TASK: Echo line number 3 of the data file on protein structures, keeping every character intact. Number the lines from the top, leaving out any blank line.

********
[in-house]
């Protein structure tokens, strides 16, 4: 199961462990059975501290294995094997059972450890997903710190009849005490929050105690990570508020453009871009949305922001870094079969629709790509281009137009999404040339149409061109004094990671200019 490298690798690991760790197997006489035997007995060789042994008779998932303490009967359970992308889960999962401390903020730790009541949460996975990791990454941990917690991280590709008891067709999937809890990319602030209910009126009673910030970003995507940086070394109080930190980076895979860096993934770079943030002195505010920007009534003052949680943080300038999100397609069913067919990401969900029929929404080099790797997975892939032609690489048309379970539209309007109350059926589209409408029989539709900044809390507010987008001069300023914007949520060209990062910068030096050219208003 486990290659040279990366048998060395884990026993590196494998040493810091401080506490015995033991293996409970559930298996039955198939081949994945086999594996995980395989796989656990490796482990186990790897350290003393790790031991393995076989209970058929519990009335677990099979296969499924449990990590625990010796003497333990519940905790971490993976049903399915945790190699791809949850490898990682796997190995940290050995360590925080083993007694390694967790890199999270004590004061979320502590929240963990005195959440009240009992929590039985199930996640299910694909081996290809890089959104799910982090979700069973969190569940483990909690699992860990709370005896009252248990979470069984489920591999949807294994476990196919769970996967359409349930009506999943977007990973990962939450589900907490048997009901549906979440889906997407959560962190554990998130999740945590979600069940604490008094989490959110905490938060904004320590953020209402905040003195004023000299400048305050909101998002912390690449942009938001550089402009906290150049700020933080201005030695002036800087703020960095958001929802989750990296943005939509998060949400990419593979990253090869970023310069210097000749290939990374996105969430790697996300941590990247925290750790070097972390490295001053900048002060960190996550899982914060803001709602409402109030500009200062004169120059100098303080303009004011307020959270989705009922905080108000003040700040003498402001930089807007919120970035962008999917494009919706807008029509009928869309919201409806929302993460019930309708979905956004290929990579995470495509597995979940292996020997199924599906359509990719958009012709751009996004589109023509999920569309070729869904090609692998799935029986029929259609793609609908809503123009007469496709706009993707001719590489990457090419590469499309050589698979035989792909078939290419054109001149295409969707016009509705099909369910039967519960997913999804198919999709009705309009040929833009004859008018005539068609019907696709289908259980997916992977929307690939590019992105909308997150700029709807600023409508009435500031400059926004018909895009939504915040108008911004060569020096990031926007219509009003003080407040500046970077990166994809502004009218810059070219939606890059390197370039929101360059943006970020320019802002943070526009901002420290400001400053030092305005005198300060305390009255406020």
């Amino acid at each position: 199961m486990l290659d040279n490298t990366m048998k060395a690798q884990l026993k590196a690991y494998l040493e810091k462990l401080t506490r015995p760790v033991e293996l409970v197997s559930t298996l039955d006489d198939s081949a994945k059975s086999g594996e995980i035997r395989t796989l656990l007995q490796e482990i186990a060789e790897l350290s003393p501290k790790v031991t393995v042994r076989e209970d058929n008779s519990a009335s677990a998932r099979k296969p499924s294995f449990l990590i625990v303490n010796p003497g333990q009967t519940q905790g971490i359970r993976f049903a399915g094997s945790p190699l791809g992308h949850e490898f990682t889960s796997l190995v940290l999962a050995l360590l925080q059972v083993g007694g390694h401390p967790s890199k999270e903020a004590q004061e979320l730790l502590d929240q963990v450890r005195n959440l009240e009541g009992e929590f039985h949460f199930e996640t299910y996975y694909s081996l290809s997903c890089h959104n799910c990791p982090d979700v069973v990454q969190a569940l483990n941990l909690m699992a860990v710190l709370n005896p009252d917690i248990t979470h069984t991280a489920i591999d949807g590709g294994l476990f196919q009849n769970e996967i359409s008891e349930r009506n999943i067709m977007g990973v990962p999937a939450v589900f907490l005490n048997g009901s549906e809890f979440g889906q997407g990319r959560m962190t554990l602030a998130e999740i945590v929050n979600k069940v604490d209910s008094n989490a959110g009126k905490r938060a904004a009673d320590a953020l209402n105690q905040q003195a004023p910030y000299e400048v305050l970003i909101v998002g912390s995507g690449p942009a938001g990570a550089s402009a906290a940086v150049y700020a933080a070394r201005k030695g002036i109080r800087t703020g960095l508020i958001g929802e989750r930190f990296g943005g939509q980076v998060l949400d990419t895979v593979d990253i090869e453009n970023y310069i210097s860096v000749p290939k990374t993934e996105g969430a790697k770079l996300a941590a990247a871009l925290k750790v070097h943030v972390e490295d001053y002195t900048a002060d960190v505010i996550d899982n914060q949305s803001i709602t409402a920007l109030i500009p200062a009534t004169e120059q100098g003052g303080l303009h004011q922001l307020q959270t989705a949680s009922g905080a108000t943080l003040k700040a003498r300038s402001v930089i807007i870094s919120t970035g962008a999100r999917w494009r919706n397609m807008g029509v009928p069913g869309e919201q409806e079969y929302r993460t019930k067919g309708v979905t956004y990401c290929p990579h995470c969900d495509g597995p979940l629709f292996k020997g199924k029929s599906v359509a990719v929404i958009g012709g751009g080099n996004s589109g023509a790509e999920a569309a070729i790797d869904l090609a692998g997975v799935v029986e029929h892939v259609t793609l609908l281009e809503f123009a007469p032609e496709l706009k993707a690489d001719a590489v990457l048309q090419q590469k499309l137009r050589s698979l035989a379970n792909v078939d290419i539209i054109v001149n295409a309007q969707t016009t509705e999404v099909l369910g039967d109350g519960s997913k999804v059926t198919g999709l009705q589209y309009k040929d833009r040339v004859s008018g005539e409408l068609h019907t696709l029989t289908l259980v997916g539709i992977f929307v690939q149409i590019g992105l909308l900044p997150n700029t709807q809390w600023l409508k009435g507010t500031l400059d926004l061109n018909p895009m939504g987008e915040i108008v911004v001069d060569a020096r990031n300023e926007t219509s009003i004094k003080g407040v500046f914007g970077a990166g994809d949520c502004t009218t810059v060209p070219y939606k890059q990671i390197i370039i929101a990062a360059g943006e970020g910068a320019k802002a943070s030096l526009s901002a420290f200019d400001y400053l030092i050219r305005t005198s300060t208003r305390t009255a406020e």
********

């Amino acid at each position: 199961m486990l290659d040279n490298t990366m048998k060395a690798q884990l026993k590196a690991y494998l040493e810091k462990l401080t506490r015995p760790v033991e293996l409970v197997s559930t298996l039955d006489d198939s081949a994945k059975s086999g594996e995980i035997r395989t796989l656990l007995q490796e482990i186990a060789e790897l350290s003393p501290k790790v031991t393995v042994r076989e209970d058929n008779s519990a009335s677990a998932r099979k296969p499924s294995f449990l990590i625990v303490n010796p003497g333990q009967t519940q905790g971490i359970r993976f049903a399915g094997s945790p190699l791809g992308h949850e490898f990682t889960s796997l190995v940290l999962a050995l360590l925080q059972v083993g007694g390694h401390p967790s890199k999270e903020a004590q004061e979320l730790l502590d929240q963990v450890r005195n959440l009240e009541g009992e929590f039985h949460f199930e996640t299910y996975y694909s081996l290809s997903c890089h959104n799910c990791p982090d979700v069973v990454q969190a569940l483990n941990l909690m699992a860990v710190l709370n005896p009252d917690i248990t979470h069984t991280a489920i591999d949807g590709g294994l476990f196919q009849n769970e996967i359409s008891e349930r009506n999943i067709m977007g990973v990962p999937a939450v589900f907490l005490n048997g009901s549906e809890f979440g889906q997407g990319r959560m962190t554990l602030a998130e999740i945590v929050n979600k069940v604490d209910s008094n989490a959110g009126k905490r938060a904004a009673d320590a953020l209402n105690q905040q003195a004023p910030y000299e400048v305050l970003i909101v998002g912390s995507g690449p942009a938001g990570a550089s402009a906290a940086v150049y700020a933080a070394r201005k030695g002036i109080r800087t703020g960095l508020i958001g929802e989750r930190f990296g943005g939509q980076v998060l949400d990419t895979v593979d990253i090869e453009n970023y310069i210097s860096v000749p290939k990374t993934e996105g969430a790697k770079l996300a941590a990247a871009l925290k750790v070097h943030v972390e490295d001053y002195t900048a002060d960190v505010i996550d899982n914060q949305s803001i709602t409402a920007l109030i500009p200062a009534t004169e120059q100098g003052g303080l303009h004011q922001l307020q959270t989705a949680s009922g905080a108000t943080l003040k700040a003498r300038s402001v930089i807007i870094s919120t970035g962008a999100r999917w494009r919706n397609m807008g029509v009928p069913g869309e919201q409806e079969y929302r993460t019930k067919g309708v979905t956004y990401c290929p990579h995470c969900d495509g597995p979940l629709f292996k020997g199924k029929s599906v359509a990719v929404i958009g012709g751009g080099n996004s589109g023509a790509e999920a569309a070729i790797d869904l090609a692998g997975v799935v029986e029929h892939v259609t793609l609908l281009e809503f123009a007469p032609e496709l706009k993707a690489d001719a590489v990457l048309q090419q590469k499309l137009r050589s698979l035989a379970n792909v078939d290419i539209i054109v001149n295409a309007q969707t016009t509705e999404v099909l369910g039967d109350g519960s997913k999804v059926t198919g999709l009705q589209y309009k040929d833009r040339v004859s008018g005539e409408l068609h019907t696709l029989t289908l259980v997916g539709i992977f929307v690939q149409i590019g992105l909308l900044p997150n700029t709807q809390w600023l409508k009435g507010t500031l400059d926004l061109n018909p895009m939504g987008e915040i108008v911004v001069d060569a020096r990031n300023e926007t219509s009003i004094k003080g407040v500046f914007g970077a990166g994809d949520c502004t009218t810059v060209p070219y939606k890059q990671i390197i370039i929101a990062a360059g943006e970020g910068a320019k802002a943070s030096l526009s901002a420290f200019d400001y400053l030092i050219r305005t005198s300060t208003r305390t009255a406020e």